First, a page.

This post originally appeared on the Associated Grantmakers Blog.
Take a moment to imagine yourself as the executive of a small nonprofit attending an information session with a major funder who has recently launched a new strategic plan. You’re anxiously awaiting word on how your nonprofit fits into this new plan, one with a racial justice lens, and you’re a bit overwhelmed by the proposition that this meeting could signal a drastic change to the partnership you’ve had with a long-standing funder and “partner.”
This fall, I and my colleagues at the Hyams Foundation planned several information sessions taking into account the experiences and concerns of current and future nonprofit staff eager to learn about the new strategic focus of the organization.
Our strategic planning process was quite extensive and used a “bottom-up” approach to hone in on many key aspects of our new direction. As an organization that aspires to be an ally and partner to community groups, we wanted to make sure that the organization is moving in a direction that correlates strongly with the on-the-ground work our grantees are doing.
I recall one session in which an individual representing a current grantee and likely applicant asked a question about whether or not a particular aspect of how he conducts grassroots leadership development was a fit with Hyams’s funding priorities. Before responding, Hyams staff took the opportunity to solicit views from others in the room. There followed a short exchange, where a range of leadership development methods were shared. Then, we responded that his approach could be a fit so long as it included additional types of grassroots leadership development activities.
This interchange shows the value of designing a meeting to be something other than a “top-down” exchange, with only one or two individuals (ones nominally holding power, by the way) driving the conversation. Engaging others in the room was a way to reinforce how much Hyams benefits from the ideas that are shared by its grantees, benefitting not only us but others doing the work on the ground who attended the information session. It was also a way to have organizational representatives, who may not otherwise have opportunities to share views with one another, to begin to learn about one another’s viewpoints.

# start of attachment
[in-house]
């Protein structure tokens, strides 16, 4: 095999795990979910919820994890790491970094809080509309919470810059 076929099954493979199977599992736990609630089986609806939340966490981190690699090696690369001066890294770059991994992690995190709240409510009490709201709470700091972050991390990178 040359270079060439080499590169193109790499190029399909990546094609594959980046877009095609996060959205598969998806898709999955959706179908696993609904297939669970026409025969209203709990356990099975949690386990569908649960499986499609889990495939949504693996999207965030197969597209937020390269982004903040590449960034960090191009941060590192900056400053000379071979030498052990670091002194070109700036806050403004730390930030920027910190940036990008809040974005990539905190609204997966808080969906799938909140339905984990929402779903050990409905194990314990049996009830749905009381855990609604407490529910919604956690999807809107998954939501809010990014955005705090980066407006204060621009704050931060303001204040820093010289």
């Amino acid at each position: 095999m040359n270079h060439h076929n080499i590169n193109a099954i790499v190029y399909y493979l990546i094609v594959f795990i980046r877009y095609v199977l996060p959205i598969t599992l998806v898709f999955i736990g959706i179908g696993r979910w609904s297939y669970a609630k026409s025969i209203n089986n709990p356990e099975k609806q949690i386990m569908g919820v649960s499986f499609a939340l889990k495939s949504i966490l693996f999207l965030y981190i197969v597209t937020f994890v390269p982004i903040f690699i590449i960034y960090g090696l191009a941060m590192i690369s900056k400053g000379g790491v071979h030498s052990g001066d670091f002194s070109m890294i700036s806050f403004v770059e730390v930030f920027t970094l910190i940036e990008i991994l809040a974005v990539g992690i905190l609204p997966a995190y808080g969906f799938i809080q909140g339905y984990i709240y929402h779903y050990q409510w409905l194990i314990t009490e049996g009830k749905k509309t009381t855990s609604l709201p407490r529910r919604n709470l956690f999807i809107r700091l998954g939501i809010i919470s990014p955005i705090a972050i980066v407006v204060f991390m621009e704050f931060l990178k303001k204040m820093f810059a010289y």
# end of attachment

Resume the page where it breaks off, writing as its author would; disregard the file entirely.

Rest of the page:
So, we have the strategic plan and we’re excited to share it with others, but how do we do that? Here are a few lessons we learned from rolling out a new strategic plan:
- Schedule information sessions to give applicants, both old and new, an opportunity to learn more about your strategic plan and ask questions. It’s vital that we provide a safe space for grantees and potential applicants to ask questions and air concerns. So make sure that you’re in constant communication, soliciting feedback, and providing opportunities for two-way dialogue!
- Surveys are your friend! Remember to survey applicants after information sessions and the first grantmaking cycle under the new strategic plan to assess how clear the guidelines were and what the revised application process was like. The survey results will provide helpful feedback.
- Don’t forget that your revised application is a living document. As questions come up, you’ll need to update your application to address the need for clarification. Funders should be willing to be humble; never assume that because we understand our goals that everyone else does. Ask if new applicants or long-term grantees need clarification or whether there’s a need for anecdotes or working examples of what you’re looking for or trying to accomplish. Growth is never linear and to ensure that we move forward, as a funder and as a partner, we must give ourselves the space we need to incorporate feedback into our documents over time. Reactions from the organizations that we fund, who do the work daily, will be instrumental in helping our strategic plans realize their full potentials.
- Repeat! Feel free to repeat this process until your staff is confident that your goals are solid, concise, and clearly communicated.
Angela Brown is director of programs at The Hyams Foundation in Boston.